Did the reticle get any sharper after just one turn? Not sure? The eyepiece threads are so fine you may not notice a difference after just one turn.
Twist the eyepiece one full turn counterclockwise at a time. Hold the lock ring in place so it does not turn.
Count each turn of the eyepiece using the sliver of tape as an index.
Raise the rifle and view the reticle only after you have made a turn.
View the reticle for two seconds after each full turn of the eyepiece.
Is the reticle getting sharper? Turn the eyepiece counterclockwise one turn at a time viewing the reticle between turns until the reticle is sharply focused.
Give the reticle as many two-second views as you need between turns to be certain the reticle appears sharp.
When the reticle finally is sharp, mentally note the number of counterclockwise turns from the full forward position.
Continue turning the eyepiece counterclockwise one turn at a time after the reticle is sharp. That's right - keep turning counterclockwise.
Remember to count the turns. Check the reticle after each turn. Look for the reticle to start going out of focus again.
Eyepiece threads are so fine it may take two or three turns before the reticle starts going out of focus again. Stop when the reticle just begins to get fuzzy again.
Take several two-second views of the reticle; as many as you need to be certain the reticle is slightly out of focus.
Do you remember the number of eyepiece turns since the reticle first appeared in focus?
Turn the eyepiece clockwise half that number of turns.
Now the eyepiece should be just about half way between where the reticle first appeared in focus and where it began to get fuzzy again.
It is okay for the sliver of tape to be at the bottom of the eyepiece if the focus range was an odd number of turns.
View the reticle. Is the reticle in focus the instant you view it? Set the rifle aside and take a break for a few minutes to rest your eyes.
Be careful not to disturb the eyepiece position. Do not turn the lock ring yet. Just take a break.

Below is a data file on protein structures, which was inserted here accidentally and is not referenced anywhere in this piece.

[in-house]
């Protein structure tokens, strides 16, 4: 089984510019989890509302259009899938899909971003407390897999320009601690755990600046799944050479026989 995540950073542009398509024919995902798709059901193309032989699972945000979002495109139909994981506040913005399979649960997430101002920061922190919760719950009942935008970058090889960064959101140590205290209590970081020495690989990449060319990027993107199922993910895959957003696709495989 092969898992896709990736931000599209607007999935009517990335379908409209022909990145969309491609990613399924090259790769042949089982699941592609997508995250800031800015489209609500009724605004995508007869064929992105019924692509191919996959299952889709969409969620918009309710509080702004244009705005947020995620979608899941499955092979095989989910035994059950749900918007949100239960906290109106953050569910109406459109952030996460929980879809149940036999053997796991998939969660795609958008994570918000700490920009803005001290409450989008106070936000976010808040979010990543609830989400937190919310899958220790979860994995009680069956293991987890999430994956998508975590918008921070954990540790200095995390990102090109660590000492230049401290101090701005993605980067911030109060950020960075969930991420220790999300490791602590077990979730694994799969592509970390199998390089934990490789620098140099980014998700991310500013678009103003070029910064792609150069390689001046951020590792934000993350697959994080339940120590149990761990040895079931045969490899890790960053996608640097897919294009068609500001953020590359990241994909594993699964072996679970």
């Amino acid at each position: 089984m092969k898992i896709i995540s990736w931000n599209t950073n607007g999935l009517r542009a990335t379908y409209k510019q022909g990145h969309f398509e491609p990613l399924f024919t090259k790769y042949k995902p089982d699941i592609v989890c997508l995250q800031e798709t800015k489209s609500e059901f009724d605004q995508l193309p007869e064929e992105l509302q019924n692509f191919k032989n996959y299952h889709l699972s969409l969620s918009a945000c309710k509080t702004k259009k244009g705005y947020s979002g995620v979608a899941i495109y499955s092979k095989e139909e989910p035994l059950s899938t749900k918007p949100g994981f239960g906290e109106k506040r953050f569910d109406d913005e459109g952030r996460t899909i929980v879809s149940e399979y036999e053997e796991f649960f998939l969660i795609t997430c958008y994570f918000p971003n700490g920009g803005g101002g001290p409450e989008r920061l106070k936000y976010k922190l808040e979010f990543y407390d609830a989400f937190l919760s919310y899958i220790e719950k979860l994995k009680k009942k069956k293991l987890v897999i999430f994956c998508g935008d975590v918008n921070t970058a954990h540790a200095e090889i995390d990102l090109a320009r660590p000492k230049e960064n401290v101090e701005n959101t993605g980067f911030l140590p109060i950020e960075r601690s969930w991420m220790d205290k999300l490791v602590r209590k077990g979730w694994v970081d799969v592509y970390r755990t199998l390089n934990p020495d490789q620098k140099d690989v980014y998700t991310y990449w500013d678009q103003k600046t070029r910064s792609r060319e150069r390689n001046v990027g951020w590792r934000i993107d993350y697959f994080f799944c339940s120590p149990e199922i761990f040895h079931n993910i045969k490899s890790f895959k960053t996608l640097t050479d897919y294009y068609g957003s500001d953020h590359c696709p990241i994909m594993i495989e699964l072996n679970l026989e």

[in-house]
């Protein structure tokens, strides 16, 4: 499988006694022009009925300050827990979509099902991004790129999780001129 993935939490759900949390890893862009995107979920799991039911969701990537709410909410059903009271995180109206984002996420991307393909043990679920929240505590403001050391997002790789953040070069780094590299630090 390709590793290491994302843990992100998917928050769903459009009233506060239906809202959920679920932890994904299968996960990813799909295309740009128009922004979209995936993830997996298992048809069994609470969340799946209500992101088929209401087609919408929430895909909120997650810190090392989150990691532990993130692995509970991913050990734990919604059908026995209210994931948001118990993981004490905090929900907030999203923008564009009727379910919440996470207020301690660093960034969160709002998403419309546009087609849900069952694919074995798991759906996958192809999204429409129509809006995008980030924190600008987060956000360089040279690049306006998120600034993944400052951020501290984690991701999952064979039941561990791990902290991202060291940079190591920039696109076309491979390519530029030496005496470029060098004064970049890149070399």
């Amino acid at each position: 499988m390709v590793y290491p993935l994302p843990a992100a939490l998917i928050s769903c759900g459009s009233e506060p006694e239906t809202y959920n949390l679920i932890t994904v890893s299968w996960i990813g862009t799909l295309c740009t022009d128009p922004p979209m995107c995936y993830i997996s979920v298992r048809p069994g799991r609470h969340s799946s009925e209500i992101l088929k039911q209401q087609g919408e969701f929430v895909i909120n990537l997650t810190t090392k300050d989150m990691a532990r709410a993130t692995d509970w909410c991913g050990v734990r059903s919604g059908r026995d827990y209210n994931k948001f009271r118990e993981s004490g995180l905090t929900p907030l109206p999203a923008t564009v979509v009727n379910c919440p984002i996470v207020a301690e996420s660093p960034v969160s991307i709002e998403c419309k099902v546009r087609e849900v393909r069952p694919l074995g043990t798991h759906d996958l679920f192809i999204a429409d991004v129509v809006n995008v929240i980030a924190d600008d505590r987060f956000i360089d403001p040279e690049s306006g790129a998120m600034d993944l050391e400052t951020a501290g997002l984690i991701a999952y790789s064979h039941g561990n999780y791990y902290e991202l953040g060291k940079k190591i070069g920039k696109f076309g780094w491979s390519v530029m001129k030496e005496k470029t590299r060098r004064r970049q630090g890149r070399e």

When you return from your break, raise the rifle and view the reticle for another two seconds. Is the reticle still sharp after you rested your eyes?
If the reticle was sharp the instant you viewed it after your break, the reticle is focused for you.
You can set the lock ring to hold that focus position now.
Stick a sliver of tape on top of the eyepiece if the first sliver is not on top.
Hold the eyepiece where it is with one hand.
Turn the lock ring counterclockwise with your other hand until it is snug against the front of the eyepiece.
Holding the lock ring still this time, turn the eyepiece 1/8-turn counterclockwise.
Hold the eyepiece again and turn the lock ring counterclockwise snug to the eyepiece.
Now, holding the lock ring, turn the eyepiece clockwise tight against the lock ring.
The sliver of tape should be close to the top again. Do not be concerned if the sliver of tape is not exactly on top.
The eyepiece threads are so fine it will not make a noticeable difference if the tape is not exactly on top.
There! The reticle is focused and the lock ring is set. Remove the sliver of tape.
You are done.
How to Focus a Rifle Scope Reticle At The Shooting Range
Focus the reticle at home if you have a suitable wall. Get it out of the way if you can before you head to the range.
However, you could focus the reticle outside at the shooting range if you do not have a suitable wall at home.
The procedure will be the same except you must use the sky as your featureless background instead of a wall.
Some sunlight is required to focus the reticle outside. A clear blue sky is preferred.
Do not look directly at the sun.
Be certain your rifle is not loaded.
Aim above the tops of the trees.
There must be no distractions in the field of view (FOV).
Crank up the magnification to narrow the FOV if your scope has variable power.
Focus the reticle as described previously depending on whether your scope has an eyepiece or a focus ring system.
You should recheck the reticle focus at the range even if you focused it at home.
Is the reticle focused now? Good!
Now you can proceed with boresighting and zeroing.
Thanks for reading this article and I hope it has helped you to learn more about "How to Focus a Rifle Scope Reticle".